12 11 2008

Food in Lima is quite simply delicious. It is often argued by many ex-pats living here that Peruvian cuisine should be ranked amongst the highest in the world. Were I to attempt such a ranking:

1) Indian 2) Peruvian 3) Italian 4) Thai 5) Mexican

That looked like an attempt, but anyway, my point is that Peruvian food is exquisite. It just hasn’t been recognised worldwide yet. Not too many Peruvians travel the world to start restaurants or spread the word of their cuisine, although one celebrity chef is attempting this at the moment. Another reason: Peruvians have no confidence in their culinary abilities and don’t often see the need to share recipes past those in their families.

For me, aside from my friends here, food has been by far the best thing about the city. One of my friends at work recently wrote an article for our news letter explaining why it is thriving. Another article in “The Examiner” argues that Peruvian cuisine is set for world domination. Here’s my own summary of reasons why Peruvian food is excellent:

1) Seafood is fresh. The Pacific Ocean swells to the east and the same point of the coastline that makes clouds build up during winter has the effect of shoring up (is that a palinism??) the massive variety of marine life that originates in the Pacific. Fishing boasts dont have far to travel before they can find a catch to bring directly back to the city.

2) Peru is biologically diverse – jungle, mountains, coast is the basic formation from east to west and within these areas are different climatic conditions where a vast variety of wonderful ingredients can be produced. Many types of Potatos in the mountains – endless fruits and vegetables in the Amazon – fish and seafood on the coastline.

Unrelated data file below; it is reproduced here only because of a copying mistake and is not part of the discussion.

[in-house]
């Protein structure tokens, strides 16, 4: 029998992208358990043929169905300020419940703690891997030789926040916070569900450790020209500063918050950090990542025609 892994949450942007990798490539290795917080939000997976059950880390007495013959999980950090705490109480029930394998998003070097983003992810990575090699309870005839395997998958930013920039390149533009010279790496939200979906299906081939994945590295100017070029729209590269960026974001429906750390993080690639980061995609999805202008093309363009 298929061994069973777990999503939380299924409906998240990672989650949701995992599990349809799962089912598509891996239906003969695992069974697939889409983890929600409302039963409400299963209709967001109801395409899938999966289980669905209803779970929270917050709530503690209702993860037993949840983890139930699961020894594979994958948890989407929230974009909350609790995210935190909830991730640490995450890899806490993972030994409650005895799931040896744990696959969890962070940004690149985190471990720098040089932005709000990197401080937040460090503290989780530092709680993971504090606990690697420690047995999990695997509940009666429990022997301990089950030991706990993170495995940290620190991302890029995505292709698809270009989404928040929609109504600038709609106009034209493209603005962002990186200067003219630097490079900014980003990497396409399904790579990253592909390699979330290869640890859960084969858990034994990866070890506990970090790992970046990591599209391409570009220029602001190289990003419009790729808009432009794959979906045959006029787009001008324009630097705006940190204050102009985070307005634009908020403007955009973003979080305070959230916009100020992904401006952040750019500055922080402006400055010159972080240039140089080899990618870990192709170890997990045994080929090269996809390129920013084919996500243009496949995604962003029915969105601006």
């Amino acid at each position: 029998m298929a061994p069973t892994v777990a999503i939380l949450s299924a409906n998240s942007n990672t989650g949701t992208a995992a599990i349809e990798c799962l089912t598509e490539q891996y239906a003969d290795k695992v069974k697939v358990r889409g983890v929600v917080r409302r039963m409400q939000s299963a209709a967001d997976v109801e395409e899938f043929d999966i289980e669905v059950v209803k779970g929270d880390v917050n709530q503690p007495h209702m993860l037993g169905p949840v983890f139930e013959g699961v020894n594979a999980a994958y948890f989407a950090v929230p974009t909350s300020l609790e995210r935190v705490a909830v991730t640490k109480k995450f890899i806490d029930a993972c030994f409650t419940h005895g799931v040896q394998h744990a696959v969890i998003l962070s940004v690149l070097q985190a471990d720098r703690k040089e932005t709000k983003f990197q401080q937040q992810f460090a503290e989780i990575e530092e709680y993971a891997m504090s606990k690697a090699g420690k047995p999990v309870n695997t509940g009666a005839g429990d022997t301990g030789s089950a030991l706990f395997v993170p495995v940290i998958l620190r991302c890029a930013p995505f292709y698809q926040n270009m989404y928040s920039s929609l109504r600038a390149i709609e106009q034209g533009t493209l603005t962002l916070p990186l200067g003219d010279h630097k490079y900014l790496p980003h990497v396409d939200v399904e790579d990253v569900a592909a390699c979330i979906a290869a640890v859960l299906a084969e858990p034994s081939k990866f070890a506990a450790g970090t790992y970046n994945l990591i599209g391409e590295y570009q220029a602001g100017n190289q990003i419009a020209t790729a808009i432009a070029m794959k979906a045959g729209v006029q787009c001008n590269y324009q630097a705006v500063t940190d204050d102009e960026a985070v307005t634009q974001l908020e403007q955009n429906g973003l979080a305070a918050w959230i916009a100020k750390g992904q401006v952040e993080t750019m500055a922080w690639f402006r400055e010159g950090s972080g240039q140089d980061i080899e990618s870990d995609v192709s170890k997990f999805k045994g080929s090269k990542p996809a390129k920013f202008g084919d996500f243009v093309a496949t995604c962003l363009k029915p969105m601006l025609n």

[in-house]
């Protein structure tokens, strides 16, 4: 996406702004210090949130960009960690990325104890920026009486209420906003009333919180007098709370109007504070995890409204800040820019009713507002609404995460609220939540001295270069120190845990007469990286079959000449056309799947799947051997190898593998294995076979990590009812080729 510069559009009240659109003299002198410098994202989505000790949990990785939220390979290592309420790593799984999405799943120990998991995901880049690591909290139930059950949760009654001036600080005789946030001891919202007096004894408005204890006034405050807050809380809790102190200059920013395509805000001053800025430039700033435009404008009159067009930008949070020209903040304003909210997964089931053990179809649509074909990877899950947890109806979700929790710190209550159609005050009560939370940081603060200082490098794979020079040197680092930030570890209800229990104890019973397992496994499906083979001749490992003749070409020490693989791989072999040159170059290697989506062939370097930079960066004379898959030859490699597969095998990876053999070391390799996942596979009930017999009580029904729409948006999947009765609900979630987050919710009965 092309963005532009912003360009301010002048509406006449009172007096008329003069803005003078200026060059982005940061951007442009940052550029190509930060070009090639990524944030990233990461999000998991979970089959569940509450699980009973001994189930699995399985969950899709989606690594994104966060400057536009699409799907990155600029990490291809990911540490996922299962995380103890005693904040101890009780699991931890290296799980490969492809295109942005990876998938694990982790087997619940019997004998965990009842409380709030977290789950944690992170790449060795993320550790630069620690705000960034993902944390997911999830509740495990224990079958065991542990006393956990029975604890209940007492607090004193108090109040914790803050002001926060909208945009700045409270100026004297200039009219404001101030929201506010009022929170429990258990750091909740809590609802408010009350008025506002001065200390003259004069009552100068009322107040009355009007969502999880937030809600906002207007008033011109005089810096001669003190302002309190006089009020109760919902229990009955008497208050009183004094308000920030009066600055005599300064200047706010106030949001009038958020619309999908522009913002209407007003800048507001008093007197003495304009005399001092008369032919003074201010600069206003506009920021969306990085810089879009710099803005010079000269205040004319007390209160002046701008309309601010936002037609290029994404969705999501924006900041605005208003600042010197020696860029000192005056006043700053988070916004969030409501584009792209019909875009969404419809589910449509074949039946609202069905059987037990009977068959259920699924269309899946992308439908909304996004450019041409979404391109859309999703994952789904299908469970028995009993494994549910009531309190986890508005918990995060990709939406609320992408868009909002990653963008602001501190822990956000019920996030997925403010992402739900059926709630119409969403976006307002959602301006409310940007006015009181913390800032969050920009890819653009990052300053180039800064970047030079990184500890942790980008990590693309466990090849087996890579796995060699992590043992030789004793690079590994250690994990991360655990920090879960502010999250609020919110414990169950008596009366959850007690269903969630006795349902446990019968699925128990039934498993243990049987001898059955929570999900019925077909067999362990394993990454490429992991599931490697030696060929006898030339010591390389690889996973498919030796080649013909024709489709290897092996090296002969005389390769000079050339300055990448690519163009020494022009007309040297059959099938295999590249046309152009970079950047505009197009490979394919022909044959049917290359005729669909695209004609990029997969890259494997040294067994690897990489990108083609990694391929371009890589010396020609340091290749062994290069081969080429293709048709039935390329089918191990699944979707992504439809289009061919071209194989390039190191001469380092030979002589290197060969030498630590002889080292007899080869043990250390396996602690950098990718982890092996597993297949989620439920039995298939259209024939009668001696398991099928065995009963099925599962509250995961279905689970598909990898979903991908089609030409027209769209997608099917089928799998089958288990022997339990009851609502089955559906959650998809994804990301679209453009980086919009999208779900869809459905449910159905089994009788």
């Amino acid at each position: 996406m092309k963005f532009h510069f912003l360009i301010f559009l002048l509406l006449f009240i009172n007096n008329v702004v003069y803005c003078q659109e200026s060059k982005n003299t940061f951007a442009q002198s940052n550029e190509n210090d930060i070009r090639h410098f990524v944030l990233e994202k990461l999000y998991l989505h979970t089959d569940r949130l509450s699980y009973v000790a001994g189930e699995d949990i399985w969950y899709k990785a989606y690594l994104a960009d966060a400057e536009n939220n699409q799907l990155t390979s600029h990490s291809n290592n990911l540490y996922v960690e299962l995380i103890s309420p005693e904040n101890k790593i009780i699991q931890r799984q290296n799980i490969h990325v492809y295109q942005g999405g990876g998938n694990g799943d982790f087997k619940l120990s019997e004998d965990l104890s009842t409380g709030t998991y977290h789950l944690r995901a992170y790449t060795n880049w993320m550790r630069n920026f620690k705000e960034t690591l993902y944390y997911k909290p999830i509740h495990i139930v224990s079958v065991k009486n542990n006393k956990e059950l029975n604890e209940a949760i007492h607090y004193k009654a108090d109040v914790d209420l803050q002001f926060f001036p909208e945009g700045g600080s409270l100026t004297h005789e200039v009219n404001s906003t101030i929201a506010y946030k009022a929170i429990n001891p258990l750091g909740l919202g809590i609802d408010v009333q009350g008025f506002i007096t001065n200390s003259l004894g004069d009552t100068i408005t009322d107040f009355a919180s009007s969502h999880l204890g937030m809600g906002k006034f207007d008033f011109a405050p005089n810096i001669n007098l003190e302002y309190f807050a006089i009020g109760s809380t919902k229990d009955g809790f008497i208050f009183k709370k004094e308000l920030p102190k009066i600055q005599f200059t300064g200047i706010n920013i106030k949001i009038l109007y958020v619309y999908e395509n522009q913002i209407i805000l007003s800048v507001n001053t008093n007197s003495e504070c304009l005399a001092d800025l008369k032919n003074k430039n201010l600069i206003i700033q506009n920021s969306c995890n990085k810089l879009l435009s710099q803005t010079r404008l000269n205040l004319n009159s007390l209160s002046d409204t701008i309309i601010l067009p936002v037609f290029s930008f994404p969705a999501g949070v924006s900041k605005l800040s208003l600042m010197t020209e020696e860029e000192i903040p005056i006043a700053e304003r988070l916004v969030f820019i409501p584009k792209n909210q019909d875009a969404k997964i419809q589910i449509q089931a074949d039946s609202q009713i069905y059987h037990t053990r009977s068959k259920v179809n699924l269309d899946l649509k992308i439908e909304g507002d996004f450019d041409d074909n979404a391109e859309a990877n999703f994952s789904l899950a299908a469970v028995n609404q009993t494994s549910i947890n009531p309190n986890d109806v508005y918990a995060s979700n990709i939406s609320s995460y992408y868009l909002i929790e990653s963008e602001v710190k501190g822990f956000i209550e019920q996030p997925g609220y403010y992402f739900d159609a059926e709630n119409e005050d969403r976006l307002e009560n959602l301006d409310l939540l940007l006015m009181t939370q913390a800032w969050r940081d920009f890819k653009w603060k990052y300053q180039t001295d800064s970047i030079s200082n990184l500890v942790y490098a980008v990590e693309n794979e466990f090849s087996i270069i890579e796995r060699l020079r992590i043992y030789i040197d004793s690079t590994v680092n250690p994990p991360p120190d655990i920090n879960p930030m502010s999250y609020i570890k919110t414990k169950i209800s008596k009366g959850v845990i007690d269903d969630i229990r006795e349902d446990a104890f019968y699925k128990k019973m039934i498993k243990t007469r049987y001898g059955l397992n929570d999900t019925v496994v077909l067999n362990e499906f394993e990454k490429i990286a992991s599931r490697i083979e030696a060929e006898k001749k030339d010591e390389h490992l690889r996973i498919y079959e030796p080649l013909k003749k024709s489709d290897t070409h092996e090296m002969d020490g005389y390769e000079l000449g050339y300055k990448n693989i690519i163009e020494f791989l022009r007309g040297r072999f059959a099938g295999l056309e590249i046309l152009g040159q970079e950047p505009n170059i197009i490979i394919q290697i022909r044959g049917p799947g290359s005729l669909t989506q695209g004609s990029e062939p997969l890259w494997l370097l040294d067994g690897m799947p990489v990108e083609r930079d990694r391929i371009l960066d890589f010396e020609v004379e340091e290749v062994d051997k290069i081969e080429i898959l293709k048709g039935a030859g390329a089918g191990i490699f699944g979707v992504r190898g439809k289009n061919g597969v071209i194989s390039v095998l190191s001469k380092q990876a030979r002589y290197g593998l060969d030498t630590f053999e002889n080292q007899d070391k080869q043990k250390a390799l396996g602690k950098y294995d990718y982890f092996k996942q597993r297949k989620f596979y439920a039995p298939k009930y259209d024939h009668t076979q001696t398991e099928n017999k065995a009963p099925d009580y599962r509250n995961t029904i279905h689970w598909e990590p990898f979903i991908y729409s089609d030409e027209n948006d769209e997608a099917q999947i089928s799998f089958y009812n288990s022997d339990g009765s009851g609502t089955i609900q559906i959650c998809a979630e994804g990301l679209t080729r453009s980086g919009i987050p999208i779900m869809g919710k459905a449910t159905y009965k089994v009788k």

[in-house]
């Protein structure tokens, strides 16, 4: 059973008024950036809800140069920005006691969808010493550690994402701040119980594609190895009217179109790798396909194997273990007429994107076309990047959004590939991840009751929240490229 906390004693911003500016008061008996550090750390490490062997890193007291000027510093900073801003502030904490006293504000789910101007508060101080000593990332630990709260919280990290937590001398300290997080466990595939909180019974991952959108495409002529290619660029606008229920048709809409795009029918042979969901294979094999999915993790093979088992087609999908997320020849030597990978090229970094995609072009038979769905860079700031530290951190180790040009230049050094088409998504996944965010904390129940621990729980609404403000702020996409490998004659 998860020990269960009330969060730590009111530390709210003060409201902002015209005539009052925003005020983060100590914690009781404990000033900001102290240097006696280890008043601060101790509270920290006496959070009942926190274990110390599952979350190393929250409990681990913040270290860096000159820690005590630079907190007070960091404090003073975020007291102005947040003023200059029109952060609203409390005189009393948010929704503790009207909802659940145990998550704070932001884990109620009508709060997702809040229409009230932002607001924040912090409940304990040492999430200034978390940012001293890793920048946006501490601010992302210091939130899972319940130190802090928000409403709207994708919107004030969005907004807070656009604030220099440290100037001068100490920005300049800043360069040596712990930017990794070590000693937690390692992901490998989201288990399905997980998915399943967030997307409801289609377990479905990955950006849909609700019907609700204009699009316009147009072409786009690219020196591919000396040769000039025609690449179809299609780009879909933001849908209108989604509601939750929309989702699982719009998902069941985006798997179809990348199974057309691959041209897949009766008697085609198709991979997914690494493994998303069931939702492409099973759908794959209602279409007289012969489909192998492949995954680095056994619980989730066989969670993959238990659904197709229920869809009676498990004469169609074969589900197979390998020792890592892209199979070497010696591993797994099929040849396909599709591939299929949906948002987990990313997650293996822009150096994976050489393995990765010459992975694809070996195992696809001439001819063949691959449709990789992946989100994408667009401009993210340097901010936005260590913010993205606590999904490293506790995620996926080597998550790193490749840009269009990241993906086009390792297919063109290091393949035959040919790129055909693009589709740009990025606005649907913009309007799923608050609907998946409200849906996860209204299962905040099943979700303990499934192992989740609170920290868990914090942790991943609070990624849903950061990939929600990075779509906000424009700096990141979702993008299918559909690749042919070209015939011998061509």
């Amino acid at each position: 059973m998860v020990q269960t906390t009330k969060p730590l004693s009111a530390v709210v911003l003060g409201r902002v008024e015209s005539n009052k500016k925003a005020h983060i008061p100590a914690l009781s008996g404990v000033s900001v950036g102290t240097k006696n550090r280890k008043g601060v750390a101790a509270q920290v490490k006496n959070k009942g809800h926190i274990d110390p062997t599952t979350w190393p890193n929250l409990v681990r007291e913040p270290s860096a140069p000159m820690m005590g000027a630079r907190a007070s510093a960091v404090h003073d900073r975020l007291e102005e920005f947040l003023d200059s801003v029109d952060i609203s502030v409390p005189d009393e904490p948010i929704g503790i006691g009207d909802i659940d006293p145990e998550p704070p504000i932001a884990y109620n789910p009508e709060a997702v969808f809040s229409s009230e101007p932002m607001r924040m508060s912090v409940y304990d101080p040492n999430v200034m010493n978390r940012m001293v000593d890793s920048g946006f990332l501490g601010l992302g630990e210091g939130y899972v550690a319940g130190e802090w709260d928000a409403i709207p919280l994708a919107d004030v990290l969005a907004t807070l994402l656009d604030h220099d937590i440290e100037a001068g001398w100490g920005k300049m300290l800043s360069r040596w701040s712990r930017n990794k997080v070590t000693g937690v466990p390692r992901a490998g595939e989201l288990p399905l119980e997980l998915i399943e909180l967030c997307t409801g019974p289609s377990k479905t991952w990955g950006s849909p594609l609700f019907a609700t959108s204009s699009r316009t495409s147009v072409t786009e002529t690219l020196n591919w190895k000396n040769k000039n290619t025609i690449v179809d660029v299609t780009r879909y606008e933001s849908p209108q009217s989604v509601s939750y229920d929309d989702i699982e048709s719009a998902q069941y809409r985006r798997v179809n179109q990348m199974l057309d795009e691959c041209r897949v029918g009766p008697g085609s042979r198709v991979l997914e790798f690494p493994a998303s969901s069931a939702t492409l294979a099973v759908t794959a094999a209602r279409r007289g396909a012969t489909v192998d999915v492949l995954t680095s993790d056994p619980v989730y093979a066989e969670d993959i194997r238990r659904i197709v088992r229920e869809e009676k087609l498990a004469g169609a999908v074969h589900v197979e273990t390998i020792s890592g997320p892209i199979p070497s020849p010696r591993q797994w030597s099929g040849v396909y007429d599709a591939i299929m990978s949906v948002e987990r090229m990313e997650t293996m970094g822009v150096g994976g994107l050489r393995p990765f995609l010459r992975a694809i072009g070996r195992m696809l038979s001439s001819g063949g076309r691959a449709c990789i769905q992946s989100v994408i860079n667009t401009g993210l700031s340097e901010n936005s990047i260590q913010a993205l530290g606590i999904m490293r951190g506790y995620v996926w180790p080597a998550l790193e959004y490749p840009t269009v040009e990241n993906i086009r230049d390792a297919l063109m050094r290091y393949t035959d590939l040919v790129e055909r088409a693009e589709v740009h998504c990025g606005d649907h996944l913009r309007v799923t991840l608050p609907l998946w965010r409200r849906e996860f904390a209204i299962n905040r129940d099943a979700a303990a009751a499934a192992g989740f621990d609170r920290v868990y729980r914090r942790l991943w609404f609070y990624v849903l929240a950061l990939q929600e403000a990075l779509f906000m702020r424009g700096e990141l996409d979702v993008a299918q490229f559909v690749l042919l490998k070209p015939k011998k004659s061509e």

3) Varied traditions – The Inca empire and those before it were renowned for successfully managing food production and distribution within Peru’s diverse climate range. Their traditions have since been built upon by the numerous culinary styles of people immigrating to Peru from across the world – Europe, China, other Latin American countries – to create a fantastic fusion of different flavour combination and techniques

Maybe the best thing of all is that this food is readily available. All over the city there are markets and restaurants that provide a good range of Peruvian fare for very little. Lomo saltado is a popular type of stir fry with beef, onions and peppers which is rich and flavoursome.  Some of the more expensive restaurants – still the same price as budget restaurants in Europe – have absolutely wonderful dishes, with fantastic creamy sauces poured over generous cuts of meat or crunchy shellfish served fresh in a marinade of lime and chili.

And then there’s aji. Peru wouldnt be Peru without aji. This is essentially chili sauce which can range from bright yellow to deep red to rose pink. It has a really full pepper flavour and can be mildly picante or burn your mouth out. I eat it every single day, with tasty chicharron (lightly fried pork) sandwiches or mussells or anything that i’m eating.

Which is anything here, because everything tastes good 🙂




One response

15 11 2008

mmm aji sounds great!

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